A four-year-old girl was killed after an 18-wheeler struck her vehicle on Interstate 10 near Crosby-Lynchburg, sending it over the guardrail to the embankment some 13-feet below.
Harris County Sheriff’s Office Sgt. Eduardo Rivera described the heavy emotions he and other deputies experienced recovering the little girl’s body.
“It is never easy,” Rivera said. “I’ve been on the job for 28 years, and it is never easy.”
The girl was killed just after 6 a.m. on the highway’s westbound lanes at the bridge over the San Jacinto River Wednesday morning, HCSO deputies said.
The girl was in a Mitsubishi Eclipse driven by her father, 35, and with her mother, 24, also inside the vehicle.
Sean Teare, Harris County District Attorney vehicular crimes division chief, told how the four-year-old died.
“The 18-wheeler hit the car, forced it up over the guardrail and it fell in between the two sides of I-10 on the shores of the channel,” Teare said.
Teare said the girl was pronounced dead at the scene and the father flown by helicopter to the hospital. The mother escaped serious injury.
Teare added it was too early to talk about charges being filed on anyone.
“In some cases, it is pretty clear cut. But in this case, we don’t know yet,” Teare said. “There are a lot of investigative avenues. We have to look at speed, download things. We have some video from the truck, and the truck driver is being cooperative. We’ve also got to get toxicology from everybody. There is no indication that impairment played a role in this, but we are going to rule it out before we rule it in.”
The driver of the 18-wheeler was not injured, deputies said.
Teare said they are investigating whether the little girl was strapped to a car seat or not.
“This is just the beginning of this,” he said. “We cannot lose sight of this and that a little four-year-old lost her life today. When you stand over the bodies of little children like this, it sharpens your focus.”
Teare added they were not able to find any car seats at the wreck scene.
“At the very least, this should be a reminder to everyone,” Teare said. “We are in the middle of ‘Click it or Ticket’ Month with (the Texas Department of Transportation). Retrain yourself and everyone, but make sure that all the little ones are in the proper car seats. We don’t know if she would have lost her life if she had been properly restrained. But it certainly wouldn’t have hurt. But, still, she lost her life.”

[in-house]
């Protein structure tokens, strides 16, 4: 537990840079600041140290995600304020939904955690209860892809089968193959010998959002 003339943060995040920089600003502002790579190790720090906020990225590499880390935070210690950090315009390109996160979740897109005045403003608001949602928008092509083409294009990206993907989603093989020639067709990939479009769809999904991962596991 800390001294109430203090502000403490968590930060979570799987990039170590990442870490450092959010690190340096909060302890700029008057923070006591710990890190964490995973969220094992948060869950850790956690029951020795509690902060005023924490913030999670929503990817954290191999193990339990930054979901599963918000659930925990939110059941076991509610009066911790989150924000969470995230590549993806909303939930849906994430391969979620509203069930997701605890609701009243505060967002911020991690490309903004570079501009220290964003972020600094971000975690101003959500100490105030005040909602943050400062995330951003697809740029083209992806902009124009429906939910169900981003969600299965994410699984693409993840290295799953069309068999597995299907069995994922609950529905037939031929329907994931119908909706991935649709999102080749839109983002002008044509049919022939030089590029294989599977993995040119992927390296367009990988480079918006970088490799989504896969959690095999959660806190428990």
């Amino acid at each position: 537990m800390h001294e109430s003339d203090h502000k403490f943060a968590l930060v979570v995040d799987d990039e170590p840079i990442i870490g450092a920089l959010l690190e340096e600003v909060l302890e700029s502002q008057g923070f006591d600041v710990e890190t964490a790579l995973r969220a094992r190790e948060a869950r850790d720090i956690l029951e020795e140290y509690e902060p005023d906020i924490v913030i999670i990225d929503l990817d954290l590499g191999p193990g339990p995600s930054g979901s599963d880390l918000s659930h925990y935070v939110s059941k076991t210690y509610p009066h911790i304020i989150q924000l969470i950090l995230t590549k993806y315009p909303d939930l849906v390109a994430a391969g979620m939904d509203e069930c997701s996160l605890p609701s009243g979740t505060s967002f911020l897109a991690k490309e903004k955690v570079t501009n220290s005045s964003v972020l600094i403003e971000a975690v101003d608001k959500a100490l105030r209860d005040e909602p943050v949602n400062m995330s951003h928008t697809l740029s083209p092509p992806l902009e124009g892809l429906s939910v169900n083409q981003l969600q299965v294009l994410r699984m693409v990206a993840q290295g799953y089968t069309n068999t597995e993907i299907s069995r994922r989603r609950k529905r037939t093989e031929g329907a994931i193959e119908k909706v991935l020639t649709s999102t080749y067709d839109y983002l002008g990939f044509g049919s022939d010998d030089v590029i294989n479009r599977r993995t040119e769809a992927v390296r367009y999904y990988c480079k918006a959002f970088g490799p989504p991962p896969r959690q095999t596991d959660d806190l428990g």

Sheriff authorities are looking at the truck video, according to Teare.
“It seems like a normal merging of two or three cars,” he said. “Anyone in Houston knows this happens all of the time. This is just one of those convergence events that ended in a horrible tragedy. As of right now, it doesn’t look like anyone was grossly negligent, but before we make that statement for sure, we will make sure.”
Rivera said the mother told deputies they were from Honduras and had arrived in the U.S. about a month ago, looking for a better life. He added they believe the husband was driving the Mitsubishi.
Teare said the plan is to investigate every angle.
“In a situation like this, someone is at fault, there is blame to be laid,” Teare said. “Whether that rises to the level of criminal action is something we are not even able to speculate at this point. But rest assured, every stone will be overturned. We are going to look at every piece of evidence we can. Eventually, we will come to a decision if any charges will come.”